Dexedrine: Effects, Interactions & Addiction
In This Article
What is Dexedrine?
Dexedrine, the brand name for dextroamphetamine that is also sold under the name Dextrostate, is an attention deficit hyperactivity disorder (ADHD) medication.
It helps people with ADHD focus and remain calm. It is also used to treat narcolepsy and helps people with sleep disorders feel wakeful and energetic. Dexedrine has a high likelihood of abuse.
Dexedrine works by altering the natural chemicals in the brain. It’s a stimulant and, in addition to helping with focus, also makes it easier to organize and listen better.
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How to Take Dexedrine
Always use Dexedrine as directed by your doctor. Read all the information provided to you. Follow all instructions carefully.
Take Dexedrine early in the day to avoid sleep problems. Take with or without food. Try not to take Dexedrine with fruit juice. Also, take it at the same time daily.
If you miss a dose, take the missed dose as soon as you remember it. If it is close to your next dose, skip the missed dose and revert to your normal time. Do not take two doses at the same time or extra doses.
If you are unsure how to take Dexedrine, ask your doctor to provide medical advice.
How to Store Dexedrine
Store Dexedrine at room temperature. Protect from light and keep it in a dry place. Do not store Dexedrine in the bathroom.
Keep all Dexedrine in a safe place and out of the reach of children and pets. Throw away unused or expired drugs. Do not flush Dexedrine down a toilet or pour it down a drain.
If you have any further questions regarding the best way to throw out Dexedrine, talk to your doctor.
Mild Side Effects
Dexedrine is linked to several common side effects, including:
- Loss of appetite
- Weight loss
- Dry mouth
- Increase in blood pressure
Symptoms are usually mild, but if they intensify, the person taking Dexedrine should contact their doctor. People taking Dexedrine are sometimes encouraged to test their blood pressure regularly.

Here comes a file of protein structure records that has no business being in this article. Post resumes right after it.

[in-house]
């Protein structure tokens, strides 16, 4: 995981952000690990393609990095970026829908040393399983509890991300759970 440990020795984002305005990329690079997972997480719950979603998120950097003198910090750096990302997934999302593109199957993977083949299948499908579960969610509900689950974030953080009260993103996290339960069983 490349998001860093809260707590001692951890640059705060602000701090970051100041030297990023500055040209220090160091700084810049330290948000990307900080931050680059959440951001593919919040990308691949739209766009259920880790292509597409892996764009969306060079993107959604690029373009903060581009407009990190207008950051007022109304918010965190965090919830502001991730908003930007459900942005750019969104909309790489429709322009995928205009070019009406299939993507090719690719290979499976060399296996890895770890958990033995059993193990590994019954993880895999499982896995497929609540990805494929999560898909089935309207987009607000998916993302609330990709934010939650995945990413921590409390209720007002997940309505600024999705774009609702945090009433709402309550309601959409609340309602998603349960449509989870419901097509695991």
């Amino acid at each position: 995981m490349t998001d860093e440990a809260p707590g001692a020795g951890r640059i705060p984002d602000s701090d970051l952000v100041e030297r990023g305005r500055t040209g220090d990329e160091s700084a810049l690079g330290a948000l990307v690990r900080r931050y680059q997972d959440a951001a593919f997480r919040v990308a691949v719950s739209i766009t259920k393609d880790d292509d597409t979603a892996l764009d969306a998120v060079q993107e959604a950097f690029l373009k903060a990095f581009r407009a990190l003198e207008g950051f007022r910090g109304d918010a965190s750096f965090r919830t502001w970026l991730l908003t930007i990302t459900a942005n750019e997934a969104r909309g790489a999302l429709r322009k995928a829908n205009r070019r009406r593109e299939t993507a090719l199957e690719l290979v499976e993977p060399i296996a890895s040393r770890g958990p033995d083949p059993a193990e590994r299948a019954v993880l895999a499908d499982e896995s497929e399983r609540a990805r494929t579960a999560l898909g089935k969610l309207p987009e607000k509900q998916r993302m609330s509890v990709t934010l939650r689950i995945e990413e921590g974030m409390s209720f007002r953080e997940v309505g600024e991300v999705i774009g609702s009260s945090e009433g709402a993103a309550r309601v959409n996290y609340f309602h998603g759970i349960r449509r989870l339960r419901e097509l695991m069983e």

Rare & Serious Side Effects
Rare but more serious side effects associated with Dexedrine include:
- Numbness, coldness, or skin color changes that could indicate circulation problems
- Unusual finger or toe wounds
- Behavior changes or mood swings
- Suicidal thoughts
- Muscle twitching or shaking
- Uncontrolled movement
- Vocal outbursts
- Swelling in the feet or ankles
- Changes in sexual interest or ability
- Prolonged or frequent erections
- Extreme fatigue
- Significant unexplained weight loss
Several serious side effects warrant immediate medical attention. These include:
- Shortness of breath
- Severe headache
- Pain in the chest, left arm, or jaw
- Irregular or pounding heartbeat
- Weakness on one side of the body
- Slurred speech
- Blurred vision
Serotonin Syndrome and Overdose Symptoms
Dexedrine use can also cause serotonin syndrome by increasing serotonin levels to toxic levels. The condition is especially a risk when Dexedrine users are taking other serotonin-increasing medications.
Symptoms of serotonin syndrome include:
- Rapid heartbeat
- Loss of coordination
- Severe nausea, vomiting, and diarrhea
- Unexplained fever
- Agitation and restlessness
It is possible to overdose on Dexedrine. Overdose symptoms include:
- Fast breathing
- Muscle pains
Medication and invasive medical procedures could be necessary if a person overdoses on Dexedrine.
Before taking Dexedrine, inform your doctor or pharmacist if you are allergic to it or other sympathomimetic drugs like amphetamine or lisdexamfetamine. Or, let them know if you have any other allergies.
Dexedrine may contain inactive ingredients, which can lead to allergic reactions or other issues.
You should also tell your doctor or pharmacist your medical history before taking this medication, especially if you have:
- Blood circulation issues (such as Raynaud's disease)
- Certain mental or mood conditions (such as severe agitation or psychosis)
- Personal or family history of mental or mood disorders (such as bipolar disorder, depression, psychotic disorder, or suicidal thoughts)
- Heart problems (including irregular heartbeat or rhythm, coronary artery disease, heart failure, cardiomyopathy, or issues with the heart structure such as valve problems)
- High blood pressure
- Overactive thyroid (hyperthyroidism)
- Personal or family history of a substance use disorder (such as overuse of or addiction to drugs or alcohol)
- Personal or family history of uncontrolled muscle movements (such as Tourette's syndrome)
Dexedrine may make you dizzy. Do not use it with alcohol or marijuana, as this can make you feel dizzier unless you require cannabis for medical reasons. In this case, speak with your doctor if you are using marijuana.
If you require surgery, make sure you tell your doctor or dentist about all the drugs you are using, including prescription drugs, nonprescription drugs, or herbal supplements.
Children may be more sensitive to the side effects of Dexedrine, especially weight loss. This medicine may also slow down a child’s growth.
Your doctor may suggest temporarily stopping use from time to time to reduce this risk. If your child is taking Dexedrine, be sure to monitor their weight and height.
Older adults may be more sensitive to the side effects of Dexedrine, especially chest pain, weight loss, or trouble sleeping.